Gone Viral: Cumbia, Sampling, and the Globalized Circulation of Disease and Culture
Maldito Coronavirus! - Mapping Latin American Musical Responses to the COVID-19 Pandemic - Daniel Margolies
Daniel Margolies [+]
Virginia Wesleyan University
J.A. Strub [+]
University of Texas, Austin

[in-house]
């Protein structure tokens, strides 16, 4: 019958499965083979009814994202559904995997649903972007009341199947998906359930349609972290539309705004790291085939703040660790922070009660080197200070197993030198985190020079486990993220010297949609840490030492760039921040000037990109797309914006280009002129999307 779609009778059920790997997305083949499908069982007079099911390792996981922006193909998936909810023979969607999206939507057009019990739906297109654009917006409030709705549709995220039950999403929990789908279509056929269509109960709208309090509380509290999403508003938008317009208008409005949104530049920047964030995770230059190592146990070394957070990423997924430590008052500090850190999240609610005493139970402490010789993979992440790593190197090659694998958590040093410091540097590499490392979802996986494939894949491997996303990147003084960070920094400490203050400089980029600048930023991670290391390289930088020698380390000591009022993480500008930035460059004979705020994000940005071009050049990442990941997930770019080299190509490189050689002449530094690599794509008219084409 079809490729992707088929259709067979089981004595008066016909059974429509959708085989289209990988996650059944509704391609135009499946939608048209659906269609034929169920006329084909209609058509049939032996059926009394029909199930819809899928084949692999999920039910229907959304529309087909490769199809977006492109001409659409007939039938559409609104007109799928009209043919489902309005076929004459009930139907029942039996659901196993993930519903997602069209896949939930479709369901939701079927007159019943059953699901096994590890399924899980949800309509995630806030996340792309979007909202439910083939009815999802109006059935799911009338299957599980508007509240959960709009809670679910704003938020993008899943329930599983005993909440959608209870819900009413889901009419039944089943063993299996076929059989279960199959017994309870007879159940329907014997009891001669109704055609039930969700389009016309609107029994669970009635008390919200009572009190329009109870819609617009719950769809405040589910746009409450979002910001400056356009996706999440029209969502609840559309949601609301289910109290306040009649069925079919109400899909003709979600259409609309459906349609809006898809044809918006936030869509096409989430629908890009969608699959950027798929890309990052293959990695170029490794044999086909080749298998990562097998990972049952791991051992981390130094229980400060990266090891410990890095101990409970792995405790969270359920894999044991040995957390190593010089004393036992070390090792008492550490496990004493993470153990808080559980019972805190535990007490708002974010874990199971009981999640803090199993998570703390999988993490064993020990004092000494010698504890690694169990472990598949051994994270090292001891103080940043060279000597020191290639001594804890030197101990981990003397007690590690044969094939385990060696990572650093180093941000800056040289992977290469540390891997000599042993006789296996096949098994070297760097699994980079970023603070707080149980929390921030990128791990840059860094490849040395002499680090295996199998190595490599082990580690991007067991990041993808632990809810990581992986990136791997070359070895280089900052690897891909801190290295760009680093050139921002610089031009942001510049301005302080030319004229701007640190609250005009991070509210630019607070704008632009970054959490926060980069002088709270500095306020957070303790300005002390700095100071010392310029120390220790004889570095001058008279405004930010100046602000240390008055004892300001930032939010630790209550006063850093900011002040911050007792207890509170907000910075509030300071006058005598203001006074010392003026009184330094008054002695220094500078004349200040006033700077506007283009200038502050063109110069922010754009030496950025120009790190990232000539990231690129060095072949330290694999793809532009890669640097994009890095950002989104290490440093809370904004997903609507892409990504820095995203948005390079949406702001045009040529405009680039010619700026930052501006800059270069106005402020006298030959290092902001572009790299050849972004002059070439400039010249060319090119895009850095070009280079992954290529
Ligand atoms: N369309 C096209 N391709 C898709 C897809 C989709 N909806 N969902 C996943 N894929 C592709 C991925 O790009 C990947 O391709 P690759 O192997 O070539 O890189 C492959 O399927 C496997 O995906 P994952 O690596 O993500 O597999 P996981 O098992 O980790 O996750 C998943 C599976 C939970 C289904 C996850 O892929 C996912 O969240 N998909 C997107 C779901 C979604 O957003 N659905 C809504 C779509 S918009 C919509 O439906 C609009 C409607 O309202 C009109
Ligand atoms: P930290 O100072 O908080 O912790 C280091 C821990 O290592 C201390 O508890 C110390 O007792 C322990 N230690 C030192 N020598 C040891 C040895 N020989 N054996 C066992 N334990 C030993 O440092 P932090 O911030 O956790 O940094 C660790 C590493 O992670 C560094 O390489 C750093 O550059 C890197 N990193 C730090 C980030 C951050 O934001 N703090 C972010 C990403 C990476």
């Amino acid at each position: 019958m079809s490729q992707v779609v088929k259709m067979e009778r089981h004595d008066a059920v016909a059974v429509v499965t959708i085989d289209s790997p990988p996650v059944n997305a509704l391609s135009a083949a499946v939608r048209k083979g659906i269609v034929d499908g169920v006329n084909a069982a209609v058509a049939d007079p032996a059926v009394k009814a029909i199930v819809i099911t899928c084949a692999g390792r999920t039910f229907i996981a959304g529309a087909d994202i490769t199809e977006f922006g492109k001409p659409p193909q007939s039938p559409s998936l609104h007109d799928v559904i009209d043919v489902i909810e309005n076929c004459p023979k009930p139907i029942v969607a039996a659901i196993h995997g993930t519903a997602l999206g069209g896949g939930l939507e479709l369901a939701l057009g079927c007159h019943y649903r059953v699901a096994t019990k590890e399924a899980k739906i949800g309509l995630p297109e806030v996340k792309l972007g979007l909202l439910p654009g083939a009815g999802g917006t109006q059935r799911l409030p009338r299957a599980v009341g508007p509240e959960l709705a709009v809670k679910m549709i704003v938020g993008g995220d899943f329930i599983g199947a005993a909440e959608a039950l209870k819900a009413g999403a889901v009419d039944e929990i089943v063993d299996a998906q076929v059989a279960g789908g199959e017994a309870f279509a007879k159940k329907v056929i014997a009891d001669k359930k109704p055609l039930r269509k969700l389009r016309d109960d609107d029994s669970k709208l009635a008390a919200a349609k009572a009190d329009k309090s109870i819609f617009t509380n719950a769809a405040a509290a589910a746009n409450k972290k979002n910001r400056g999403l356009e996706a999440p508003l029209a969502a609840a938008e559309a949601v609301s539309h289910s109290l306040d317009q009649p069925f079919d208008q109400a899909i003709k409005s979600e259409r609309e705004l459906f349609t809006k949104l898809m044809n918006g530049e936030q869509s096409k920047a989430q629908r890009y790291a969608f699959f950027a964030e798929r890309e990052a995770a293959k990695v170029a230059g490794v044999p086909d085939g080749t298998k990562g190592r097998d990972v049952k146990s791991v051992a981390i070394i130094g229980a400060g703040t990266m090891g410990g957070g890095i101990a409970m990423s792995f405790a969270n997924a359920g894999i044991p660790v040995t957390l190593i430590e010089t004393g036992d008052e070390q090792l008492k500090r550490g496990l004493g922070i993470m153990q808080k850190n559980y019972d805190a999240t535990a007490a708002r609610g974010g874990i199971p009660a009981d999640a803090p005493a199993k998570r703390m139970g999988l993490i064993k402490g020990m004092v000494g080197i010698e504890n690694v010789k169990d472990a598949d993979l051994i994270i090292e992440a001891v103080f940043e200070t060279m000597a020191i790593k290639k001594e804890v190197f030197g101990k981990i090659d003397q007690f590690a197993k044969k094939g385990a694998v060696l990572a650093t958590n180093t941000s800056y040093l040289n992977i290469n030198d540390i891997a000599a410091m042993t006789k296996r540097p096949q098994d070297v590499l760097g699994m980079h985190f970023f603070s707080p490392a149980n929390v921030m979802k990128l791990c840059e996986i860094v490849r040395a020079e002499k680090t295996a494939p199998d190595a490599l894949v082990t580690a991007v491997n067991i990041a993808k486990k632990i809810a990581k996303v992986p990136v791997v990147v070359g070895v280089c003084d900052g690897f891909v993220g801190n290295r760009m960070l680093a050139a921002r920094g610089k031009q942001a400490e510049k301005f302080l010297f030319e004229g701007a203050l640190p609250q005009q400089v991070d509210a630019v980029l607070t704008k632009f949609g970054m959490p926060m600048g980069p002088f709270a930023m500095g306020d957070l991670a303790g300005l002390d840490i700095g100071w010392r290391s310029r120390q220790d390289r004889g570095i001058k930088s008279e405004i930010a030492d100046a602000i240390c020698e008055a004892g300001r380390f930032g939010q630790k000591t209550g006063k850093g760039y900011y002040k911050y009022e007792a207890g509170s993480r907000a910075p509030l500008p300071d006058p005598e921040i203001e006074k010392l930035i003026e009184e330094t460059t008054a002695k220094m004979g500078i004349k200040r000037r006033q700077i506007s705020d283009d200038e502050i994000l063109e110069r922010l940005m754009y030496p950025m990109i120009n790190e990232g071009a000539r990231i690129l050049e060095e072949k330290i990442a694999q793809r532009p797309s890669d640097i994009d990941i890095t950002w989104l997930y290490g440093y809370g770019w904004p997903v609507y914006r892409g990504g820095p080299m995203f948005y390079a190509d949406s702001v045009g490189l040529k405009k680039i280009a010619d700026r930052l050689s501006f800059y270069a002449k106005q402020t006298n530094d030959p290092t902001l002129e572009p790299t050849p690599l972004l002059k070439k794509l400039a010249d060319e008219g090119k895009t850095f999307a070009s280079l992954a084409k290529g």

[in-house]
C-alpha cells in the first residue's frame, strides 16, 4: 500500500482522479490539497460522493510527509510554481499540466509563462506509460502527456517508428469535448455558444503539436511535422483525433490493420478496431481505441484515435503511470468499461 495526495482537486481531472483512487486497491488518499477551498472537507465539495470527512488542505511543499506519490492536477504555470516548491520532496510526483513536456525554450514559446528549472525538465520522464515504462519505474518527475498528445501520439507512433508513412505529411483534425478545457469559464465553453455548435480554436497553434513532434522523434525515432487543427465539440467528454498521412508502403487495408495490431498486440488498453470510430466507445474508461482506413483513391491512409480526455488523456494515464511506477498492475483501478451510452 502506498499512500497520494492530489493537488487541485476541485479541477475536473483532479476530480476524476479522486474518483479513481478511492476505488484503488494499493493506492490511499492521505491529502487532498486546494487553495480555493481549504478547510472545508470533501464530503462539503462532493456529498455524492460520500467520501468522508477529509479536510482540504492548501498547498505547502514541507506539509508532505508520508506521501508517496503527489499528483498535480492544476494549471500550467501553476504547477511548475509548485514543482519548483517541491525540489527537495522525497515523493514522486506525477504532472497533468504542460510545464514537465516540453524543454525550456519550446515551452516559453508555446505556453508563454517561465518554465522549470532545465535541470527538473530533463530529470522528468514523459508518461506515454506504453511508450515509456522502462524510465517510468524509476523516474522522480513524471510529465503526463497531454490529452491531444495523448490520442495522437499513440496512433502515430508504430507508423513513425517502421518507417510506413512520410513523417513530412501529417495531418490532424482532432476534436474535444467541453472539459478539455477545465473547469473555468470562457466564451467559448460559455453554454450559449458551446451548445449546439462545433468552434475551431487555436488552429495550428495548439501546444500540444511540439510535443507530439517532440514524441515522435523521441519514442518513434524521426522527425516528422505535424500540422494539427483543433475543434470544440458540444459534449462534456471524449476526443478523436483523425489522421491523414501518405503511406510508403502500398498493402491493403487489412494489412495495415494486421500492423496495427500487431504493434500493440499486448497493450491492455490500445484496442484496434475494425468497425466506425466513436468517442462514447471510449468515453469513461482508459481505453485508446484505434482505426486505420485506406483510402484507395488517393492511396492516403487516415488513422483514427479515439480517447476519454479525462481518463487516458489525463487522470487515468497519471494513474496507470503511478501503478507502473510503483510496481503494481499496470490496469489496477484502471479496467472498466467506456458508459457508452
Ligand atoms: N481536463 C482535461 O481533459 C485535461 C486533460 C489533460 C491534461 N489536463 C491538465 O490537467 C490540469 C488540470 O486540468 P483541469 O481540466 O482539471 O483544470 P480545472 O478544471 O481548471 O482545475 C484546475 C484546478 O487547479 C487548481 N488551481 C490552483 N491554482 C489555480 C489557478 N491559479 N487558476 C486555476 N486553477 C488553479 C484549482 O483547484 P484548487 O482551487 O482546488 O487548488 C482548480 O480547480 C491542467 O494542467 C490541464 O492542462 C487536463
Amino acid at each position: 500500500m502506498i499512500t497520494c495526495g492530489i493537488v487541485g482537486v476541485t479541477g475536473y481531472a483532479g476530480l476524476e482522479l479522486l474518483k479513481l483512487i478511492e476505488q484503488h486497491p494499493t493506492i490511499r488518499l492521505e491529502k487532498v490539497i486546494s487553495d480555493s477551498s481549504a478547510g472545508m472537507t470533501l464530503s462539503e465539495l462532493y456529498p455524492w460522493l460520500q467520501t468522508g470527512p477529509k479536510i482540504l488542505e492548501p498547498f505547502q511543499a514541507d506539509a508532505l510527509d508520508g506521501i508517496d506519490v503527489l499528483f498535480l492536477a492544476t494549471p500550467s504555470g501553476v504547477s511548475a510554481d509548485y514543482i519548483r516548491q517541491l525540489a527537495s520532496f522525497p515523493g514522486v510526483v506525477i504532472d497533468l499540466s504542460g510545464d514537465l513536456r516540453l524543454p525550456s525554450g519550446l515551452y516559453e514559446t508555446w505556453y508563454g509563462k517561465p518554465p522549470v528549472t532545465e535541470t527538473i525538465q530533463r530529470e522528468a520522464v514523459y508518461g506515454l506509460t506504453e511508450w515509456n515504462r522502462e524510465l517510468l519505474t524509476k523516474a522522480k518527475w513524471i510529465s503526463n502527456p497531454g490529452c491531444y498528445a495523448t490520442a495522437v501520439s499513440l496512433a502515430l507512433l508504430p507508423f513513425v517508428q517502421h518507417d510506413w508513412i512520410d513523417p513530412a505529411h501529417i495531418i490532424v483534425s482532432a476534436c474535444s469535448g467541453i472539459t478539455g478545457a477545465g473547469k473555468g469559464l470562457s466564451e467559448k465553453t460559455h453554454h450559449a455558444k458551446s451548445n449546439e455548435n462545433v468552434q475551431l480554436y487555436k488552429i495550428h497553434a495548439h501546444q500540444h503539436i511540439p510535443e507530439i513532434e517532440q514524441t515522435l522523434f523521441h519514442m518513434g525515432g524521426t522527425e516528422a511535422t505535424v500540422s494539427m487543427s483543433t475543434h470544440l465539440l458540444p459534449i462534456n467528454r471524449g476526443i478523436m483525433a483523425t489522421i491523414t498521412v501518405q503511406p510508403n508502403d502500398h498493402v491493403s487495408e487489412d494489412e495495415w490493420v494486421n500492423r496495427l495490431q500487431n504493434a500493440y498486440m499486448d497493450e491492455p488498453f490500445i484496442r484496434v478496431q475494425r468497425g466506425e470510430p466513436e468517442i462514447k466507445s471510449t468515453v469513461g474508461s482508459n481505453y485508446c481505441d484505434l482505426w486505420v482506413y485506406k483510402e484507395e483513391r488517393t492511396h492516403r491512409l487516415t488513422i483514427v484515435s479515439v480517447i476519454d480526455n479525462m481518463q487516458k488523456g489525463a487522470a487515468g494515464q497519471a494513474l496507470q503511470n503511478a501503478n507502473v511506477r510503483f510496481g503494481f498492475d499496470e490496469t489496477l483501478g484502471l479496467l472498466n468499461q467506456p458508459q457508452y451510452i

A Mexican quick hit writer named Mister Cumbia understood the commercial potential of a song about the coronavirus very early, and released his catchy and ubiquitous “La Cumbia del Coronavirus” on YouTube on January 22, 2020, a week before the World Health Organization even declared a public health emergency. Soon, countless songs about coronavirus were being released throughout Latin America, many of which were built around catchy samples, pre-made beats, and other hallmarks of viral content creation. This chapter begins by asking why the earliest manifestations of coronavirus music from Latin America most frequently took the form of a cumbia, a rhythm and style with roots in coastal Colombia that has since been regionalized across Latin America. The transnational cumbia sound serves as a “blank slate” a danceable, instantly recognizable, and easily remixed format that, like a global, airborne virus, is privileged by its adaptability and infectiousnesss. This chapter charts the history of popular topical cumbias about tropical diseases (ebola, zika, chikungunya, dengue) while framing the spread of the transnational cumbia in epidemiological terms. It also examines the ways in which two non-musical recordings of the human voice uploaded to personal social media accounts by recording artists Cardi B and Anuel AA took on lives of their own as they were remixed, sampled, and circulated around the world in new musical contexts. By interrogating and unpacking the increasingly-significant metaphor of “viral media” in the context of cumbias about disease and the schizophonic memesis of the human voice via social media, this chapter demonstrates how the interconnected world-system that facilitated the global coronavirus outbreak simultaneously facilitates the unpredictable spread of hybridized cultural products.